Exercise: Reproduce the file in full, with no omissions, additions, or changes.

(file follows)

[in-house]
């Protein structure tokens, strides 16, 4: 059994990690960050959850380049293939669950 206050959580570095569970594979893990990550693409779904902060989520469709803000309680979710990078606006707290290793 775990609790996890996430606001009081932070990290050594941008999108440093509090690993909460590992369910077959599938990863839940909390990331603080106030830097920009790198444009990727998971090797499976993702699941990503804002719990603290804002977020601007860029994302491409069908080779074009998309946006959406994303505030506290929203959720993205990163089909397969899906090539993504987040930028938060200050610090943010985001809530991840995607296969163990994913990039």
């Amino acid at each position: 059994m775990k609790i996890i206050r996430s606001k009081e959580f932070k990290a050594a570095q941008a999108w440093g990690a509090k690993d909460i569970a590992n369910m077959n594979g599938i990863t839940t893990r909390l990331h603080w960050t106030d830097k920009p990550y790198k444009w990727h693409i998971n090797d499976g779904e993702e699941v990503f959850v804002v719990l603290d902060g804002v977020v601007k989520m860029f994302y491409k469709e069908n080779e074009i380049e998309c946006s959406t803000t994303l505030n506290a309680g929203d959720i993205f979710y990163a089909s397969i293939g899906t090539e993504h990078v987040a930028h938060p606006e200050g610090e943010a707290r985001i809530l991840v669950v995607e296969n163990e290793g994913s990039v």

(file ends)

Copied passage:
[in-house]
């Protein structure tokens, strides 16, 4: 059994990690960050959850380049293939669950 206050959580570095569970594979893990990550693409779904902060989520469709803000309680979710990078606006707290290793 775990609790996890996430606001009081932070990290050594941008999108440093509090690993909460590992369910077959599938990863839940909390990331603080106030830097920009790198444009990727998971090797499976993702699941990503804002719990603290804002977020601007860029994302491409069908080779074009998309946006959406994303505030506290929203959720993205990163089909397969899906090539993504987040930028938060200050610090943010985001809530991840995607296969163990994913990039």
């Amino acid at each position: 059994m775990k609790i996890i206050r996430s606001k009081e959580f932070k990290a050594a570095q941008a999108w440093g990690a509090k690993d909460i569970a590992n369910m077959n594979g599938i990863t839940t893990r909390l990331h603080w960050t106030d830097k920009p990550y790198k444009w990727h693409i998971n090797d499976g779904e993702e699941v990503f959850v804002v719990l603290d902060g804002v977020v601007k989520m860029f994302y491409k469709e069908n080779e074009i380049e998309c946006s959406t803000t994303l505030n506290a309680g929203d959720i993205f979710y990163a089909s397969i293939g899906t090539e993504h990078v987040a930028h938060p606006e200050g610090e943010a707290r985001i809530l991840v669950v995607e296969n163990e290793g994913s990039v």